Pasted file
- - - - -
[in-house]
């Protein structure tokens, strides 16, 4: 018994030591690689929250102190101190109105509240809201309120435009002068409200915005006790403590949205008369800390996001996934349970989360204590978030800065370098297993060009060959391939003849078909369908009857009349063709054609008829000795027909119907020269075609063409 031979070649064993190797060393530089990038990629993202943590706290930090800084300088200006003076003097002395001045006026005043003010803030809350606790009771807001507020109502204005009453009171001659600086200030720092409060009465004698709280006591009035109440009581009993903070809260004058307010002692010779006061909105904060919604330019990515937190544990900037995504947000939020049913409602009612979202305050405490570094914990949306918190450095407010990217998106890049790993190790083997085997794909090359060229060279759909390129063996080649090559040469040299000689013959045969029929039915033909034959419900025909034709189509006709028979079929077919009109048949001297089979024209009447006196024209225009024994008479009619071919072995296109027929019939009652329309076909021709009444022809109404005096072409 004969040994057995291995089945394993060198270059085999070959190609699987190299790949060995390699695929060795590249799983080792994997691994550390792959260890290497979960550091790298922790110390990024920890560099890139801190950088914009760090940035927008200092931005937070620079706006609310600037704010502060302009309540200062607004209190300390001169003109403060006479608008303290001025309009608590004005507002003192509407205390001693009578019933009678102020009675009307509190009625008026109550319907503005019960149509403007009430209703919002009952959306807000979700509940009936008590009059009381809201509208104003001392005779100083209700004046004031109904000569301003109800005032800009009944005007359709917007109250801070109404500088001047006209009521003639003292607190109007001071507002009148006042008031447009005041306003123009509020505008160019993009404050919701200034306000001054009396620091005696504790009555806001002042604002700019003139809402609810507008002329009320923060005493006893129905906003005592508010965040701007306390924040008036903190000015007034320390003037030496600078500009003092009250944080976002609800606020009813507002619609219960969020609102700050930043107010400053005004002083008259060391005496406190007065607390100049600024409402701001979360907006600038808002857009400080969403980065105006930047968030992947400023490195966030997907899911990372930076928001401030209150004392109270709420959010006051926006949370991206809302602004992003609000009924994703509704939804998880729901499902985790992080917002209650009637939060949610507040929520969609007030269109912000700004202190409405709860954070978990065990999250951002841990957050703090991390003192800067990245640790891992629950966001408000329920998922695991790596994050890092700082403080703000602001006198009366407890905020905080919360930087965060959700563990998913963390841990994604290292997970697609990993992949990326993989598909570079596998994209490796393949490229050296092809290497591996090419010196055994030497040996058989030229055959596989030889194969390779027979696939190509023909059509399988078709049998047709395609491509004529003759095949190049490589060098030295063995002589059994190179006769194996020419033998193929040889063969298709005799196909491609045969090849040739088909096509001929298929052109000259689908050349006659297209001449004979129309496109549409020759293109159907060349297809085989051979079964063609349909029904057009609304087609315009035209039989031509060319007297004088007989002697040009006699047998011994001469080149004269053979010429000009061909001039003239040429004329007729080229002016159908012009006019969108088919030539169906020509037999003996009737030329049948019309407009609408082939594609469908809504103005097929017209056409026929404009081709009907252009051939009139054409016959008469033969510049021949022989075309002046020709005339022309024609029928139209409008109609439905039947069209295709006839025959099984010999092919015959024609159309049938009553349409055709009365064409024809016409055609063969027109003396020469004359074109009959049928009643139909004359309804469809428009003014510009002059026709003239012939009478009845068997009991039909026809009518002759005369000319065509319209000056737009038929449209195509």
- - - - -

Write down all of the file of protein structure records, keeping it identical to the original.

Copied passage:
[in-house]
């Protein structure tokens, strides 16, 4: 018994030591690689929250102190101190109105509240809201309120435009002068409200915005006790403590949205008369800390996001996934349970989360204590978030800065370098297993060009060959391939003849078909369908009857009349063709054609008829000795027909119907020269075609063409 031979070649064993190797060393530089990038990629993202943590706290930090800084300088200006003076003097002395001045006026005043003010803030809350606790009771807001507020109502204005009453009171001659600086200030720092409060009465004698709280006591009035109440009581009993903070809260004058307010002692010779006061909105904060919604330019990515937190544990900037995504947000939020049913409602009612979202305050405490570094914990949306918190450095407010990217998106890049790993190790083997085997794909090359060229060279759909390129063996080649090559040469040299000689013959045969029929039915033909034959419900025909034709189509006709028979079929077919009109048949001297089979024209009447006196024209225009024994008479009619071919072995296109027929019939009652329309076909021709009444022809109404005096072409 004969040994057995291995089945394993060198270059085999070959190609699987190299790949060995390699695929060795590249799983080792994997691994550390792959260890290497979960550091790298922790110390990024920890560099890139801190950088914009760090940035927008200092931005937070620079706006609310600037704010502060302009309540200062607004209190300390001169003109403060006479608008303290001025309009608590004005507002003192509407205390001693009578019933009678102020009675009307509190009625008026109550319907503005019960149509403007009430209703919002009952959306807000979700509940009936008590009059009381809201509208104003001392005779100083209700004046004031109904000569301003109800005032800009009944005007359709917007109250801070109404500088001047006209009521003639003292607190109007001071507002009148006042008031447009005041306003123009509020505008160019993009404050919701200034306000001054009396620091005696504790009555806001002042604002700019003139809402609810507008002329009320923060005493006893129905906003005592508010965040701007306390924040008036903190000015007034320390003037030496600078500009003092009250944080976002609800606020009813507002619609219960969020609102700050930043107010400053005004002083008259060391005496406190007065607390100049600024409402701001979360907006600038808002857009400080969403980065105006930047968030992947400023490195966030997907899911990372930076928001401030209150004392109270709420959010006051926006949370991206809302602004992003609000009924994703509704939804998880729901499902985790992080917002209650009637939060949610507040929520969609007030269109912000700004202190409405709860954070978990065990999250951002841990957050703090991390003192800067990245640790891992629950966001408000329920998922695991790596994050890092700082403080703000602001006198009366407890905020905080919360930087965060959700563990998913963390841990994604290292997970697609990993992949990326993989598909570079596998994209490796393949490229050296092809290497591996090419010196055994030497040996058989030229055959596989030889194969390779027979696939190509023909059509399988078709049998047709395609491509004529003759095949190049490589060098030295063995002589059994190179006769194996020419033998193929040889063969298709005799196909491609045969090849040739088909096509001929298929052109000259689908050349006659297209001449004979129309496109549409020759293109159907060349297809085989051979079964063609349909029904057009609304087609315009035209039989031509060319007297004088007989002697040009006699047998011994001469080149004269053979010429000009061909001039003239040429004329007729080229002016159908012009006019969108088919030539169906020509037999003996009737030329049948019309407009609408082939594609469908809504103005097929017209056409026929404009081709009907252009051939009139054409016959008469033969510049021949022989075309002046020709005339022309024609029928139209409008109609439905039947069209295709006839025959099984010999092919015959024609159309049938009553349409055709009365064409024809016409055609063969027109003396020469004359074109009959049928009643139909004359309804469809428009003014510009002059026709003239012939009478009845068997009991039909026809009518002759005369000319065509319209000056737009038929449209195509």